Above is the Swedish delegation, me and my thesis collegue, some NGO-representatives and lastly people from the Omaruru municipality. The women are wearing traditional Herero dresses. Behind us, there is a oven working with only solar energy, a “sun oven”. Some bread loafs were baking inside it, although it was too cloudy for the moment to generate any electricity.

After the visit to the center it was time for lunch at a crocodile farm, first looking at crocodiles and then eating them.

That was all for now. Until next time!

Tiina

“We are all Africans”

It is easy to shake your bum to Shakira’s song “Waka waka” and to get a feeling of affinity, global equality and hope for mankind. This message, it seems, has not yet reached the former German colony of South-West Africa, nowadays called Namibia – an internationally low-profile country from where very little news reach global consciousness.

Airport landing strip outside Omaruru

According to guidebooks and people I’ve spoken to prior to my departure, Namibia is supposed to be a land so breathtakingly beautiful, peaceful and safe that not falling in love with it is virtually impossible. What I see is rich (mostly European originated) people restricted to live  in houses with their guard dogs barricaded behind 3 meter-high brick walls and electric fences, who do not dare walk on the street past sunset and drive around in enormous jeeps. Call me naïve (which I most definitely still am), but where is the safety in that? I also see people belonging to ethnic groups whose history in the area date back to hundreds and thousands of years, living in other suburbs in smaller houses without fences. In those suburbs people walk around on the streets, they hang out in cafes and bars. A young blond woman as myself, however, is ill-advised to visit this place alone, even during day-light. There, I hear music, people talking and the motor sounds of the swag white jeep I’m traveling in. Walking around in the rich suburbs I hear nothing, except for dogs barking as I pass the spiky iron gates they are guarding. Yes, the nature is amazing – but this inequality is ugly.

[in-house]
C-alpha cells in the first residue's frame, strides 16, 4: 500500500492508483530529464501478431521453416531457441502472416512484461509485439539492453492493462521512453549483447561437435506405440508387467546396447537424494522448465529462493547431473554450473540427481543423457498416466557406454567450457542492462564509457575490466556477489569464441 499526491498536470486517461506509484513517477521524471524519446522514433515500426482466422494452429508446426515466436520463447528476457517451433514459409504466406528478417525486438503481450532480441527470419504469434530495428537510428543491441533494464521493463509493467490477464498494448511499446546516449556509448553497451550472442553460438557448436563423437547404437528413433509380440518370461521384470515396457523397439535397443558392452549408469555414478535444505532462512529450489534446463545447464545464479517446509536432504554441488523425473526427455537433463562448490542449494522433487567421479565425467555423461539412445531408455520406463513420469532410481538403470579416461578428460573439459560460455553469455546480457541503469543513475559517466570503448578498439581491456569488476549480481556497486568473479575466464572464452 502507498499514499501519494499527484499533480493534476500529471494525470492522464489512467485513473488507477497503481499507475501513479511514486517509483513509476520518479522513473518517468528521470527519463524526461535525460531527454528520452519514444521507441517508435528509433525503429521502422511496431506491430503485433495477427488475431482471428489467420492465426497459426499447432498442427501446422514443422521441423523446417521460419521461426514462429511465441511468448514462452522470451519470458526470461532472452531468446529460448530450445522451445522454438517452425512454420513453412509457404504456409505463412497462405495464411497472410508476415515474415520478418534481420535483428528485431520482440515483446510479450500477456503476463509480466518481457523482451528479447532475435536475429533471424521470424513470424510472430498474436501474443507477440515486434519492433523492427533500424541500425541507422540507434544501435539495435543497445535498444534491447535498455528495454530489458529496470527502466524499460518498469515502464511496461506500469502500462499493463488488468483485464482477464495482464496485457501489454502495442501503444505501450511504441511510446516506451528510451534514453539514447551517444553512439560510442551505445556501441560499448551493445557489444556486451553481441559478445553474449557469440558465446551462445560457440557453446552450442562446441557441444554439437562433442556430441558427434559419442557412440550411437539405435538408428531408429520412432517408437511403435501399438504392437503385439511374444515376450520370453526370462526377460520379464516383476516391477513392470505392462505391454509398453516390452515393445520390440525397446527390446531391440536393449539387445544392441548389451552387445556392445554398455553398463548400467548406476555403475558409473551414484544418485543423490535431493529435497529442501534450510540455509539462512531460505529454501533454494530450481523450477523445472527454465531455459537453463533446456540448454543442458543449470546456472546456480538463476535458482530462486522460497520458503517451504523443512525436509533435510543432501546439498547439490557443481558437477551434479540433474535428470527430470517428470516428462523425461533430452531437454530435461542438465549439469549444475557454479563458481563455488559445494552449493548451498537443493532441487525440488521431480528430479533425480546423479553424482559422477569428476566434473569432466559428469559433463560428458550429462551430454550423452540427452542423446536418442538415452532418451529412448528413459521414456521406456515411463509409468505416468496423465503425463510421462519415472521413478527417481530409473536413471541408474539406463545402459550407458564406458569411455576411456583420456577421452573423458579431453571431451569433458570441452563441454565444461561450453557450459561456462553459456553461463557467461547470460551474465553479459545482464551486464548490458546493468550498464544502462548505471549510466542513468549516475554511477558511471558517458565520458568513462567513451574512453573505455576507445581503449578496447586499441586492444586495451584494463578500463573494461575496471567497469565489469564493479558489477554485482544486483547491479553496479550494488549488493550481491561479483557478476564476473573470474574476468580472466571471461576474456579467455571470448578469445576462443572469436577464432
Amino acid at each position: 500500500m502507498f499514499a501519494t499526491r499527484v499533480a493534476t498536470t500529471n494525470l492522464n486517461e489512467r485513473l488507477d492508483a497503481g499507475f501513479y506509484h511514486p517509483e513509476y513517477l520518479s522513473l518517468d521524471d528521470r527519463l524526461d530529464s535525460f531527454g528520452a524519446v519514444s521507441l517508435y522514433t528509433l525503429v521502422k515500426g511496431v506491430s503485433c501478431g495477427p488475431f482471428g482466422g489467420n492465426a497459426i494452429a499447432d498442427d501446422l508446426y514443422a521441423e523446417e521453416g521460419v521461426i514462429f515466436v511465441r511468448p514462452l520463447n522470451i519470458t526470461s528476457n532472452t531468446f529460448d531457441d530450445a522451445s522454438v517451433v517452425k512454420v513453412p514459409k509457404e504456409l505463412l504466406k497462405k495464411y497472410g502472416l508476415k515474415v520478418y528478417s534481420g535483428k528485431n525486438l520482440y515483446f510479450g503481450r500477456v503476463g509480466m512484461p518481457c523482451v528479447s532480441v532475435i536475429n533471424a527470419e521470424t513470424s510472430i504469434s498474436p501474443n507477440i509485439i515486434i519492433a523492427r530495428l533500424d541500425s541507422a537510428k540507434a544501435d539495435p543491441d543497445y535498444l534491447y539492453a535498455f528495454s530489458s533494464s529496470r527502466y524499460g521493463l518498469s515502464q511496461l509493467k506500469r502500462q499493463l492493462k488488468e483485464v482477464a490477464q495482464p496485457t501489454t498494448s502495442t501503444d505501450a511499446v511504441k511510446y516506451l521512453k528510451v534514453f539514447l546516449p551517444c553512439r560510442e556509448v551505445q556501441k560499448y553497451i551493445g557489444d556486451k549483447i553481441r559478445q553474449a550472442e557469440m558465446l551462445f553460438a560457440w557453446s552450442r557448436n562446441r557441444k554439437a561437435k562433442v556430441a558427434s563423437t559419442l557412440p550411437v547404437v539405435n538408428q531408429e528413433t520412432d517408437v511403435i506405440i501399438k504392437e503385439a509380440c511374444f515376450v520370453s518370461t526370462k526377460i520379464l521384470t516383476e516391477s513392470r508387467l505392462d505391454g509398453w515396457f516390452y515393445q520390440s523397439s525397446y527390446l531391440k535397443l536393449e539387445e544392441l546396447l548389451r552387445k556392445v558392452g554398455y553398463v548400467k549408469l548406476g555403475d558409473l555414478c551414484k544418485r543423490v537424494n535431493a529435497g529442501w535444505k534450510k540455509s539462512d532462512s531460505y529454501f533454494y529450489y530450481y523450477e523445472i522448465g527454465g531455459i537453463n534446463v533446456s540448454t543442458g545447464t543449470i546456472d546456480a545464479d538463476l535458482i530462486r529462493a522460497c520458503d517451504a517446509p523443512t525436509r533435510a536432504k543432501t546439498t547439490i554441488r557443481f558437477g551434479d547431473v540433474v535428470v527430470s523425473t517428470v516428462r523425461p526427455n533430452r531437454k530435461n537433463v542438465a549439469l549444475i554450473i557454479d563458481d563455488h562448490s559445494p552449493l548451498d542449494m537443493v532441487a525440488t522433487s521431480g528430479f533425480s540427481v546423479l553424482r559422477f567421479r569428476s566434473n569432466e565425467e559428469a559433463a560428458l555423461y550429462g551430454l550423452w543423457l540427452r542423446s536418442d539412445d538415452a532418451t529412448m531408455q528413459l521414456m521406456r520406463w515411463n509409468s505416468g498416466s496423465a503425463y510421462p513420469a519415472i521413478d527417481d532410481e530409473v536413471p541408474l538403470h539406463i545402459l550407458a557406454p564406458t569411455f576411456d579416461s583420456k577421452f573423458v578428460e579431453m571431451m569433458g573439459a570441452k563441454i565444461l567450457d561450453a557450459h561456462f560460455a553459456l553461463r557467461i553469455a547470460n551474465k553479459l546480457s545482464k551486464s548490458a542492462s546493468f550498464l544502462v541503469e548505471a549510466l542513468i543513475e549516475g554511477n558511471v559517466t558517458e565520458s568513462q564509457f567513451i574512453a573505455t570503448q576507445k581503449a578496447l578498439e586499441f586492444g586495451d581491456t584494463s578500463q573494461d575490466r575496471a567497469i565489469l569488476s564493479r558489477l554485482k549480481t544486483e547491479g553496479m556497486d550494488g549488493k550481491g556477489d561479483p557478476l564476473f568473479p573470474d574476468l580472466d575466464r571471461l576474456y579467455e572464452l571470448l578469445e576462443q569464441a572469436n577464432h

I am a student at the School of Public Administration at Gothenburg University and I am going spend 10 weeks in Namibia writing my Master’s thesis about a municipal partnership project between Omaruru and Vanersborg. In my blog I am going to write my honest impressions about everyday life here in the small rural town I live in and other places I visit. Here are some country facts:

Size: Twice the size of Sweden

Population: 2 million people

Languages: Officially English, in practice Afrikaans and local languages Oshivambo, Oshiherero, Damara and others.

Political system: Democracy since independency from South Africa in 1990. The same party S.W.A.P.O. has been in power since. The first president, Sam Nujoma, was in power for two electoral periods. The second president, Hifikepunye Pohamba, is on his second term now. The next presidential and national assembly elections will be held in 2014.

Deserts: two big ones, Kalahari and the coastal Namib desert, whose climate resemble that of the Atacama desert in Chile.

Now the hostel owner is urging me to close to computer, so with this picture of an aeroplane landing strip I say good night for now!

//Tiina Puurula